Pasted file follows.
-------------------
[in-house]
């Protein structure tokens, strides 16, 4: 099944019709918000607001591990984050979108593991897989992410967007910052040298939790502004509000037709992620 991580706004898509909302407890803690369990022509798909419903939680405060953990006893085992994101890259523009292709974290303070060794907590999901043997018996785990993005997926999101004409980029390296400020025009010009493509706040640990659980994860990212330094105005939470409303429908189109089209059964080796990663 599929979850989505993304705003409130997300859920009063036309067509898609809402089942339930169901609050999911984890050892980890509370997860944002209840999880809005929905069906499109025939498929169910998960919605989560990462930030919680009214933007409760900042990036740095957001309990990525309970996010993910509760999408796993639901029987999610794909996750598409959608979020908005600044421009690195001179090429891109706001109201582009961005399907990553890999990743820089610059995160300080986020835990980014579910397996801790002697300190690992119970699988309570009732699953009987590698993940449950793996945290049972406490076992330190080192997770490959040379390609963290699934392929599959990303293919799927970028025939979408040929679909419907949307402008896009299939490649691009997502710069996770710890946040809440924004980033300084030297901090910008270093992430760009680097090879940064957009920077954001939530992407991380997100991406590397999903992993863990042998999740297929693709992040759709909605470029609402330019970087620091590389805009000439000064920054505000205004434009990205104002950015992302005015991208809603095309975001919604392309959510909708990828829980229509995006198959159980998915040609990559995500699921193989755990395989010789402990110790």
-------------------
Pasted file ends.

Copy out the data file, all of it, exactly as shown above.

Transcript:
[in-house]
């Protein structure tokens, strides 16, 4: 099944019709918000607001591990984050979108593991897989992410967007910052040298939790502004509000037709992620 991580706004898509909302407890803690369990022509798909419903939680405060953990006893085992994101890259523009292709974290303070060794907590999901043997018996785990993005997926999101004409980029390296400020025009010009493509706040640990659980994860990212330094105005939470409303429908189109089209059964080796990663 599929979850989505993304705003409130997300859920009063036309067509898609809402089942339930169901609050999911984890050892980890509370997860944002209840999880809005929905069906499109025939498929169910998960919605989560990462930030919680009214933007409760900042990036740095957001309990990525309970996010993910509760999408796993639901029987999610794909996750598409959608979020908005600044421009690195001179090429891109706001109201582009961005399907990553890999990743820089610059995160300080986020835990980014579910397996801790002697300190690992119970699988309570009732699953009987590698993940449950793996945290049972406490076992330190080192997770490959040379390609963290699934392929599959990303293919799927970028025939979408040929679909419907949307402008896009299939490649691009997502710069996770710890946040809440924004980033300084030297901090910008270093992430760009680097090879940064957009920077954001939530992407991380997100991406590397999903992993863990042998999740297929693709992040759709909605470029609402330019970087620091590389805009000439000064920054505000205004434009990205104002950015992302005015991208809603095309975001919604392309959510909708990828829980229509995006198959159980998915040609990559995500699921193989755990395989010789402990110790």